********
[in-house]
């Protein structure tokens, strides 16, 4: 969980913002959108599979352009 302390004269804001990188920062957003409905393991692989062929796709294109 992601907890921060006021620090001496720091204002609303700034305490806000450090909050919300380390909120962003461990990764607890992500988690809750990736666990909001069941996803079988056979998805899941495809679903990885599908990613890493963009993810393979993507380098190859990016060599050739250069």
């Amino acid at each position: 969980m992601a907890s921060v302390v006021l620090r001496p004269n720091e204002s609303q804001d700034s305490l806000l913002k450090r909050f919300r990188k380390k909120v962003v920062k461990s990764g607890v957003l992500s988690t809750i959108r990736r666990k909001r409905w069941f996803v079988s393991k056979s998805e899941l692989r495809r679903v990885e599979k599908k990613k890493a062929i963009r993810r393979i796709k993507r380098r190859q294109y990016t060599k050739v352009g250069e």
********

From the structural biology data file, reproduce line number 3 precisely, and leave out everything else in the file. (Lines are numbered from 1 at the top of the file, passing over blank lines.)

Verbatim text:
């Amino acid at each position: 969980m992601a907890s921060v302390v006021l620090r001496p004269n720091e204002s609303q804001d700034s305490l806000l913002k450090r909050f919300r990188k380390k909120v962003v920062k461990s990764g607890v957003l992500s988690t809750i959108r990736r666990k909001r409905w069941f996803v079988s393991k056979s998805e899941l692989r495809r679903v990885e599979k599908k990613k890493a062929i963009r993810r393979i796709k993507r380098r190859q294109y990016t060599k050739v352009g250069e």